We in the global north have a long and dark history of institutional policing of the global south on what to wear, how to speak, and whose epistemologies are valid. The vast majority of the conference was overwhelmingly supportive of all liberation, but this, along with a few moments scattered throughout, shows that the work to be done “out there” also needs to be done “in here,” though with a delicate understanding of where we stand in relation to each other. It was not my place, or any of our North American movement, to take the opportunity for intervention. Yet it is important for us, in the Global Assembly, to sit with the fact that we still have work to do in our own communities and programs to seek equity for all. The roadmap isn’t clear how to do this ethically and justly, but our solidarity must mean doing what we can at home.
It has been a great idea this time #PHA4 in #Bangladesh to consider the work of #CommunityHealthWorkers very seriously in improving #PHC and to bring them onboard to share their experiences and challenges they encounters in their respective countries. We need to rise their voice pic.twitter.com/48rD5nwJna
— Godfrey Philimon🇹🇿 (@Sentipensares) November 18, 2018
Food Security and Food Sovereignty
from Nimeka Phillip
Food subsidies in North and northern food dumping in south harming farmers in south: David Sanders #PHA4 @PHMglobal pic.twitter.com/O3ekfmPfGG
— Sayan (@dsayandas) November 17, 2018
This talk focused on the impact of corporate control of the seed market. It highlighted that very few companies control most of the seeds in the world. As a result of controlling the seed market, they also control food variety and options for farmers and consumers. This has resulted in a reduction of the diversity of foods available, and likely a decrease in the micronutrients in these foods. Also, in many countries, women are the primary people involved in seed saving, and the ban of seed saving has eliminated many women from the agricultural work force. Monsanto responsible for many of these changes. The control of seeds constitutes a human rights violation. However, even though many human rights organizations aim to eliminate hunger, the SDGs to not explicitly address the right to quality food.
There was also a focus on distinguishing food security from food sovereignty. The concept of food security is a top down approach that does not address the causes of deficiencies in micronutrients: it simply aims to replete micronutrients through fortification and other processes. Also, 75% of the WHO budget is from the private sector, and thus does not eliminate the influence of profit driven corporation’s participation in finding solutions. Food sovereignty is a grassroots approach that includes indigenous people being empowered to supply their own food. It increases food diversity, seed control and naturally includes micronutrients since food is locally grown.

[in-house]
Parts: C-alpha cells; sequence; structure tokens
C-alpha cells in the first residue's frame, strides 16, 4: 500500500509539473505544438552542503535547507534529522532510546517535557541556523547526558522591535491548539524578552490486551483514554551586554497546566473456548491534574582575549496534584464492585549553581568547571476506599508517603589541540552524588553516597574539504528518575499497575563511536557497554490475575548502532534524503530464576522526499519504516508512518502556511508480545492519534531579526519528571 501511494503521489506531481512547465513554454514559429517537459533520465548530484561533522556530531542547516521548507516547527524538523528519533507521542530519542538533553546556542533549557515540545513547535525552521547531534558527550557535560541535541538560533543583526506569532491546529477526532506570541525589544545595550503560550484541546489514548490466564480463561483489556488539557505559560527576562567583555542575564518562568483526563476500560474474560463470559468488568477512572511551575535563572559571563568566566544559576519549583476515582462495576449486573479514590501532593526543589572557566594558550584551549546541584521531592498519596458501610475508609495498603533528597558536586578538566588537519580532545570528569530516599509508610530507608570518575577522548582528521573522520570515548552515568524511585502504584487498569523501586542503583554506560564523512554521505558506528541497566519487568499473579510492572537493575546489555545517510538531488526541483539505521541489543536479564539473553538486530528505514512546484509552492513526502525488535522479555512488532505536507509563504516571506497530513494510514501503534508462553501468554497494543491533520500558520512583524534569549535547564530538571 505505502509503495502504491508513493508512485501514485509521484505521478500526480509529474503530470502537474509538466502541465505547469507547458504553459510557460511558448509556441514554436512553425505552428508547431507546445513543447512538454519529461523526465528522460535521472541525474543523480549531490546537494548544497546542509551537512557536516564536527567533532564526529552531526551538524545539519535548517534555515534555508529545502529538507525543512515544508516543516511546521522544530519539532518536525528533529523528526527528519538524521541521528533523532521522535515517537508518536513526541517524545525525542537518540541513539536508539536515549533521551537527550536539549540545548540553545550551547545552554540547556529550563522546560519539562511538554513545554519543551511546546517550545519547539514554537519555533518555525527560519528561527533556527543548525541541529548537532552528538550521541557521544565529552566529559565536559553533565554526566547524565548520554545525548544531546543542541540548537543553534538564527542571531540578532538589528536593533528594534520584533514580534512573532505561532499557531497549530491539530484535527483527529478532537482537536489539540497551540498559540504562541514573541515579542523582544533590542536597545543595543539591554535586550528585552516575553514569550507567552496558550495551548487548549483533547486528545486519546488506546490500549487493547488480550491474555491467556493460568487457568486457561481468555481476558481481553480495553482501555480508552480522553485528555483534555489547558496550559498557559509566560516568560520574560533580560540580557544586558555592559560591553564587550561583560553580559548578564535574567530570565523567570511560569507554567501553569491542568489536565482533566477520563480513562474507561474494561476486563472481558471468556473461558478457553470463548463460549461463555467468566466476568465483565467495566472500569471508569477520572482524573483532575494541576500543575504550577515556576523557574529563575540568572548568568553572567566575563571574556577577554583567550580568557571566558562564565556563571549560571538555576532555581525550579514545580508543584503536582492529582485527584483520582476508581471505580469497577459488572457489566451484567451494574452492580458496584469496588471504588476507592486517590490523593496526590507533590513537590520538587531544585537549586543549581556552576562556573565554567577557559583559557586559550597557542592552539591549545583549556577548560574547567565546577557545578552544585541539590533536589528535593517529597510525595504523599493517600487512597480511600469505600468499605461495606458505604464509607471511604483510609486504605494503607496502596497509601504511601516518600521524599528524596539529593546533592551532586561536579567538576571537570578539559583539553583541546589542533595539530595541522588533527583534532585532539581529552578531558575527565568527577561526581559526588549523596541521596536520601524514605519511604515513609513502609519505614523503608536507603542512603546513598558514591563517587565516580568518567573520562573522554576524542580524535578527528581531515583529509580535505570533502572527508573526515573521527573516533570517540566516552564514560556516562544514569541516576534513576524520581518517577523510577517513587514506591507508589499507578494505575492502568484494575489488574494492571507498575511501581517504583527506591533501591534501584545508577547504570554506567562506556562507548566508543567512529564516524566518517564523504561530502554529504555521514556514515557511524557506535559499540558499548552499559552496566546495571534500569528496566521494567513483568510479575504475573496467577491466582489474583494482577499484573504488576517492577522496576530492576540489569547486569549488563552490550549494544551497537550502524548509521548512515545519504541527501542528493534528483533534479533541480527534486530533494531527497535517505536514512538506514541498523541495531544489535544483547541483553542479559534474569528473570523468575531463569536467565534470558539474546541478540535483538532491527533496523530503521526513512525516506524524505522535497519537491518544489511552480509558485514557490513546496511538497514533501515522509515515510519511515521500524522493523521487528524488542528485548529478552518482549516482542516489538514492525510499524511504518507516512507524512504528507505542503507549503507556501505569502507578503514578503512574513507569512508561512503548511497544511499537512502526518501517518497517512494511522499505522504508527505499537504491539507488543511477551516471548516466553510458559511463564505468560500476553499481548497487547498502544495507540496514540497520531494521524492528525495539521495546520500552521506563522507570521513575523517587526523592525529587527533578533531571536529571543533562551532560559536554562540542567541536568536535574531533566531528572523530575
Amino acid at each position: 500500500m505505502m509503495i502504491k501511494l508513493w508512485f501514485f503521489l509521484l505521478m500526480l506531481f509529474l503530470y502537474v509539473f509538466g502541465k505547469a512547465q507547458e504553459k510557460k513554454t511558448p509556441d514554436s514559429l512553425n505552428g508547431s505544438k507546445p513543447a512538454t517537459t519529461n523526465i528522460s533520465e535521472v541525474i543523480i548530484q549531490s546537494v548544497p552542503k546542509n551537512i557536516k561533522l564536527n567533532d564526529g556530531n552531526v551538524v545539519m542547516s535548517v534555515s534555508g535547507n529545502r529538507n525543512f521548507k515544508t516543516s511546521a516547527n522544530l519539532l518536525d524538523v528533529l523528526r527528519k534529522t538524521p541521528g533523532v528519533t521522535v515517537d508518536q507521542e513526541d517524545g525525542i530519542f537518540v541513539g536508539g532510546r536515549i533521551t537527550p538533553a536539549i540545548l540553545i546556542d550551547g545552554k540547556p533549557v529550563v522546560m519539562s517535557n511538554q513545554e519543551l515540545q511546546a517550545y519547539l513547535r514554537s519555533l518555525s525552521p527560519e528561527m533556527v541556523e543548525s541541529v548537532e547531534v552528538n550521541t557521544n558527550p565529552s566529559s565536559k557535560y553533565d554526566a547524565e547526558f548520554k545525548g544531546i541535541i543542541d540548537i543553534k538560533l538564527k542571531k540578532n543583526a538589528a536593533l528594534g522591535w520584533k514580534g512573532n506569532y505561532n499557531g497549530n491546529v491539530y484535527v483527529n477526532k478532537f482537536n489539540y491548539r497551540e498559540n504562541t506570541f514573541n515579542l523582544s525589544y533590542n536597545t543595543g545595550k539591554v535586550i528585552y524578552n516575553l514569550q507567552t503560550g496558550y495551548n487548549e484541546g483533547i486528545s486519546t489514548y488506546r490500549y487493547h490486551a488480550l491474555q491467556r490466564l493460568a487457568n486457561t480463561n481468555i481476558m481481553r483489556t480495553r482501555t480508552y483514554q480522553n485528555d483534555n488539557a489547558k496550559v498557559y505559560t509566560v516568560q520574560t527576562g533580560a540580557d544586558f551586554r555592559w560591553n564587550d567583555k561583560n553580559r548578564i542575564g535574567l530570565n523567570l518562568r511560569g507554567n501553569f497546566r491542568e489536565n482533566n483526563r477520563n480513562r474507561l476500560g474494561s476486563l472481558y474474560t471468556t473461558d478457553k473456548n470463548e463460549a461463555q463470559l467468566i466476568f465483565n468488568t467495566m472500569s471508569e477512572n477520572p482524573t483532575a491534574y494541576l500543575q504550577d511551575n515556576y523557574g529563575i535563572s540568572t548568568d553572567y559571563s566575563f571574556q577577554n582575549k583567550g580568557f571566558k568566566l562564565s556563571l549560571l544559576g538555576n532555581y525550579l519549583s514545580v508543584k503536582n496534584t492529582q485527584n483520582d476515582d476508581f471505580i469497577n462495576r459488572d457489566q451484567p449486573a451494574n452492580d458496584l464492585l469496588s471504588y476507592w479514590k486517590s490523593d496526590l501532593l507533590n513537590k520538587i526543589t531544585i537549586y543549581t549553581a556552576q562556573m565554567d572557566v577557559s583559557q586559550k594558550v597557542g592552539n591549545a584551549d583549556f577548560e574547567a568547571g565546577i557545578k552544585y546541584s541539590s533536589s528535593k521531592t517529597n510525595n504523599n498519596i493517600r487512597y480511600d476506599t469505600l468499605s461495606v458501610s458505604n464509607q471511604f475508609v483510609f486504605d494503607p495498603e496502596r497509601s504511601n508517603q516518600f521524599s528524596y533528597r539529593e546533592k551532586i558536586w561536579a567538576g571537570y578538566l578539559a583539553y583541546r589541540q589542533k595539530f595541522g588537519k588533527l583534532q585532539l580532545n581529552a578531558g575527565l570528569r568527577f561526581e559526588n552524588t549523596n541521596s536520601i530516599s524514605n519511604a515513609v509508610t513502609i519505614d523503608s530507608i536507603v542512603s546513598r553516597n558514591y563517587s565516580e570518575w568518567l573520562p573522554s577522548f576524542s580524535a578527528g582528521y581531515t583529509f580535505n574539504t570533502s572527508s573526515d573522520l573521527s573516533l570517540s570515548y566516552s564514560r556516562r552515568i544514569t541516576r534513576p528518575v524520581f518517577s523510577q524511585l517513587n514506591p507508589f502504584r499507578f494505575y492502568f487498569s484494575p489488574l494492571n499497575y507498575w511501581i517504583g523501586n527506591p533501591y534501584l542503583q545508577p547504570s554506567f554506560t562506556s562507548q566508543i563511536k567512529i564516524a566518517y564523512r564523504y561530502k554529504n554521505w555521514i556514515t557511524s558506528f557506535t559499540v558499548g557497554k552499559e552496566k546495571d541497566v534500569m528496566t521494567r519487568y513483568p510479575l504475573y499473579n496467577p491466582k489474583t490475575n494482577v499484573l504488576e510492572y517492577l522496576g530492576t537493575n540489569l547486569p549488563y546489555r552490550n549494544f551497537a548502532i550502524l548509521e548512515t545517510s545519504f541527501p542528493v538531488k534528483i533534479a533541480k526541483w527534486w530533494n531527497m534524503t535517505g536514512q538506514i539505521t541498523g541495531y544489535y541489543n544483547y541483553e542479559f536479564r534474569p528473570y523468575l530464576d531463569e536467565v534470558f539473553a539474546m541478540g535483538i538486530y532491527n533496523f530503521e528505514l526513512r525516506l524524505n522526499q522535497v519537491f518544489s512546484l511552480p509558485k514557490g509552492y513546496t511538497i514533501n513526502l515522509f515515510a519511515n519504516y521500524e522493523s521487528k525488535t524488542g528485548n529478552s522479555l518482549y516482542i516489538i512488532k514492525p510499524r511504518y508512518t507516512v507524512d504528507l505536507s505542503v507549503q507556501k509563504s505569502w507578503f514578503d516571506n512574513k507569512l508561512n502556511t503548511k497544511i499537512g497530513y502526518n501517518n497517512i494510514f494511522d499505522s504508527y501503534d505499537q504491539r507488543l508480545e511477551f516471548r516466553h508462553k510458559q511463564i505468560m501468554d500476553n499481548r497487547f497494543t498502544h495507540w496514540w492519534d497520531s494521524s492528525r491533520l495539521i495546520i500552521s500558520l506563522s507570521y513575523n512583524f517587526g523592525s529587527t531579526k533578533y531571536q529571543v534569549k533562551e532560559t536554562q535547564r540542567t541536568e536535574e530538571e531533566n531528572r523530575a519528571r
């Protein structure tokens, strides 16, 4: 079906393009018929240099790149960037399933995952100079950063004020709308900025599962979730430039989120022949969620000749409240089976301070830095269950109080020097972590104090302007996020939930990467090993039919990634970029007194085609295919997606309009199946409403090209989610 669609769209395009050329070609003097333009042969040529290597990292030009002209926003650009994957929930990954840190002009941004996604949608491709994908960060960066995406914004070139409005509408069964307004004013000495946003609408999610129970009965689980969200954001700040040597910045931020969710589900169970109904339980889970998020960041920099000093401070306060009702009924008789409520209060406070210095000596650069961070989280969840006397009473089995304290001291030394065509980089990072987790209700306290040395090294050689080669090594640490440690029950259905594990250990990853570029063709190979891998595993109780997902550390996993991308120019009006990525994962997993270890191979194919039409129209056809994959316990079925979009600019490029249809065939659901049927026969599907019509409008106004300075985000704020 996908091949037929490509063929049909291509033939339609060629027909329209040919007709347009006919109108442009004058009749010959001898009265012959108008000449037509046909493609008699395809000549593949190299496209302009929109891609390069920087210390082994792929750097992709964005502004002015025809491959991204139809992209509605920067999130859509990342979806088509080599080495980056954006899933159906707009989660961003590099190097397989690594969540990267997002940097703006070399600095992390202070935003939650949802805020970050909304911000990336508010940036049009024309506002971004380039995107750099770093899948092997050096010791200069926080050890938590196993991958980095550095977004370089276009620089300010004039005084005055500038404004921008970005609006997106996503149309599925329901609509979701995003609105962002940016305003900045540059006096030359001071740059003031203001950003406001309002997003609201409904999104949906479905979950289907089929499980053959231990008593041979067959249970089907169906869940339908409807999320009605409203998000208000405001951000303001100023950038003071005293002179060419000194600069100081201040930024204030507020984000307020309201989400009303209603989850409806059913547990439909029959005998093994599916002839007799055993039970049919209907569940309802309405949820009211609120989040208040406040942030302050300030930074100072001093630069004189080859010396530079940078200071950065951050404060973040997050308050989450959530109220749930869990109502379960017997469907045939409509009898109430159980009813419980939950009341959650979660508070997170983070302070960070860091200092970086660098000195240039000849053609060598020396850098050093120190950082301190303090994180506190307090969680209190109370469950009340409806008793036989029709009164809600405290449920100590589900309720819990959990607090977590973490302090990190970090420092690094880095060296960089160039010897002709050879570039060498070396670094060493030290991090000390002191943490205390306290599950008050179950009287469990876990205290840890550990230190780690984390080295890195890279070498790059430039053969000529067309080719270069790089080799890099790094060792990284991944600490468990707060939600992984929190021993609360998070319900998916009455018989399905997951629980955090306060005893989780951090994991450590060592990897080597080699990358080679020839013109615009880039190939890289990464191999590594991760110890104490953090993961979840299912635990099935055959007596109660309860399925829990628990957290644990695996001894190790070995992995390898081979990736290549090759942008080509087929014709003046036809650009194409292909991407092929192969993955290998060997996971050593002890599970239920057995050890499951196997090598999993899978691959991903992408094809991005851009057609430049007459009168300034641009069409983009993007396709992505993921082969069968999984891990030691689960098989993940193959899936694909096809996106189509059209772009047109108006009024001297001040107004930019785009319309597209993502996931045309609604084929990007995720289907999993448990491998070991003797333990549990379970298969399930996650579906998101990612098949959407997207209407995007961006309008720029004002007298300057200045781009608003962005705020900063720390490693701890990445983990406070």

Finally, this talk addressed the health consequences of lack of food sovereignty including the double burden of calorie dense, low-cost foods. It showed that many middle income countries now have increases in obesity with simultaneous increases in child stunting and malnutrition.
“Free Vagina, Rebel Heart”: Reproductive Health and Gender Based Violence
from Patanjali de la Rocha
In the United States, the mainstream narrative around reproductive health centers the idea of “choice”, usually in terms of choosing to continue a pregnancy. What we know is that globally, and even nationally in BIPOC (Black, indigenous, and people of color) and immigrant communities, the realities around bodily sovereignty and access to basic reproductive health care are much more complex. Stigma, lack of education, and legality are three major barriers to safe abortion access and contribute to unnecessary maternal mortality and complications for what is otherwise a straightforward and uncomplicated procedure.
The panel discussion centered developing and established research around perceptions and access to care in four major Asian subcontinent countries, the findings of which aim to aide in the implementation of policy and advocacy changes in favor of women’s health. And in true PHM fashion, the post-panel dialogue was replete with rallying cries, global narratives of struggles and triumphs, and calls for transnational solidarity.
For more information see: Solidarity Alliance for the Right to Safe Abortion (SARSA), Asian-Pacific Resource and Research Center for Women (ARROW) , Naipokkho, Women’s Global Network for Reproductive Rights (WGNRR), Bangladesh Association for Prevention of Septic Abortion (BAPSA)
The right to safe abortion self organised workshop end with a high note to put the right to safe abortion in the PHM agenda…a joint call by comrades from Asia, Latin America and Africa regions…#PHA4 @ARROW_Women pic.twitter.com/GEGqhTHqsi
— SAI JYOTHIRMAI (@RSAIJYOTHI) November 16, 2018
Language justice at PHA4
from Susan Greenblat